How Do We Educate Towards Virtue?

virtuesI have suggested in a previous post (Head, Heart, and Hands) that as classical Christian educators we are aiming to produce students of wisdom and virtue. More specifically, I have suggested that we are educating for “re-humanization;” that is, training, teaching, and discipling students to reflect the image of God in which we were created and to which we will one day be glorified.

Classically, seven virtues have stood at the forefront of education and life: Fortitude, Justice, Prudence, Temperance, Faith, Hope, and Love (or, Charity). The first four are called the Four Cardinal Virtues, while the last three are known as the Three Theological Virtues (cf., 1 Cor 13). These virtues serve as a helpful focal point at which to aim in our pursuit of wisdom and virtue.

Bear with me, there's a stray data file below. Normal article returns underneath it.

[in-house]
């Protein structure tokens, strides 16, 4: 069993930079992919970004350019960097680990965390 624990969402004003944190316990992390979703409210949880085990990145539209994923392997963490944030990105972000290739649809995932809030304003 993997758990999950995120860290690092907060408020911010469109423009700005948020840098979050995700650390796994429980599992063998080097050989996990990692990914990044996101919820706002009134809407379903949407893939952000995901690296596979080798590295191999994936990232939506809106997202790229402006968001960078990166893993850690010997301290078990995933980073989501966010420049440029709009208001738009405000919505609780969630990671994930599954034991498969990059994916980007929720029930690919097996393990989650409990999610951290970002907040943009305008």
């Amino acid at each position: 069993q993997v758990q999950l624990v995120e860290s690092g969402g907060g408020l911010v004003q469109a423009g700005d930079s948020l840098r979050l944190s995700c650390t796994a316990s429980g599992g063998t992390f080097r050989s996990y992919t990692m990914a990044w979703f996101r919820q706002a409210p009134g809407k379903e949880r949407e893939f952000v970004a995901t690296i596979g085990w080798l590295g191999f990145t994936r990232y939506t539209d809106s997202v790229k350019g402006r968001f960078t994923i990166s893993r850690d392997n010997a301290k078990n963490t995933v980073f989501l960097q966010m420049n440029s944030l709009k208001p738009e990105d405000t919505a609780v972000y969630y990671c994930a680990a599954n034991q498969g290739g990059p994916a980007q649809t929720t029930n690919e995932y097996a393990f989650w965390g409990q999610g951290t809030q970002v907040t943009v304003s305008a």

Yet one of the lasting challenges of education remains that we cannot force a student to be virtuous. Instead, we must hold out virtue before them–in our books, in our classes, in ourselves–and present it as true, good, beautiful, and attainable by the work of the Holy Spirit.

How have you found success in inculcating these virtues in students through education? What books have you found helpful for exploring these virtues? We would love to hear your thoughts in the comments, or email me at kylerapinchuk@theclassicalthistle.com.

 

Image Credits: Floral Graphics by Alisa Foytik | Image by jessINK

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